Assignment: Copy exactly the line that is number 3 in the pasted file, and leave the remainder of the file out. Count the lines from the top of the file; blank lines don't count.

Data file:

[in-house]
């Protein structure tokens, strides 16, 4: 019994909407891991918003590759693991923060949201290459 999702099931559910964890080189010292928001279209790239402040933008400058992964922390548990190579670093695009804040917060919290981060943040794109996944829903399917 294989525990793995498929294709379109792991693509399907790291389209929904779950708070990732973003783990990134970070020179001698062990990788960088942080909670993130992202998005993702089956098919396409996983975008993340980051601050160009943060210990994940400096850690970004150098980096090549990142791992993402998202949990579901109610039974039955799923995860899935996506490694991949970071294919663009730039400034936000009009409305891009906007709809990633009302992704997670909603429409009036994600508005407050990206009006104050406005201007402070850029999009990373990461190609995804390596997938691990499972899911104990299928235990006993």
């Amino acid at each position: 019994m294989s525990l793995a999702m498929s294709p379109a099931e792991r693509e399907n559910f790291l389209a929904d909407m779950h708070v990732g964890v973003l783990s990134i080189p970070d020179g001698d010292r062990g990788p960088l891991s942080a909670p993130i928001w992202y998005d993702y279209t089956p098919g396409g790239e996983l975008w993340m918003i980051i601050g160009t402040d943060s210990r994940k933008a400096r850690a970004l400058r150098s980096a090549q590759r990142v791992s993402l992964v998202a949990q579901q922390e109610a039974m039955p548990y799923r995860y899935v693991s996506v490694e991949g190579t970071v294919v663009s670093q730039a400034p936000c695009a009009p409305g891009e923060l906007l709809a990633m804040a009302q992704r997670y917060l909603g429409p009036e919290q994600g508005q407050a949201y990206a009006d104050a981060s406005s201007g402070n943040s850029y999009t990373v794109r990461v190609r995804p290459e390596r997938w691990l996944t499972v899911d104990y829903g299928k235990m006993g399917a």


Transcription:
């Amino acid at each position: 019994m294989s525990l793995a999702m498929s294709p379109a099931e792991r693509e399907n559910f790291l389209a929904d909407m779950h708070v990732g964890v973003l783990s990134i080189p970070d020179g001698d010292r062990g990788p960088l891991s942080a909670p993130i928001w992202y998005d993702y279209t089956p098919g396409g790239e996983l975008w993340m918003i980051i601050g160009t402040d943060s210990r994940k933008a400096r850690a970004l400058r150098s980096a090549q590759r990142v791992s993402l992964v998202a949990q579901q922390e109610a039974m039955p548990y799923r995860y899935v693991s996506v490694e991949g190579t970071v294919v663009s670093q730039a400034p936000c695009a009009p409305g891009e923060l906007l709809a990633m804040a009302q992704r997670y917060l909603g429409p009036e919290q994600g508005q407050a949201y990206a009006d104050a981060s406005s201007g402070n943040s850029y999009t990373v794109r990461v190609r995804p290459e390596r997938w691990l996944t499972v899911d104990y829903g299928k235990m006993g399917a």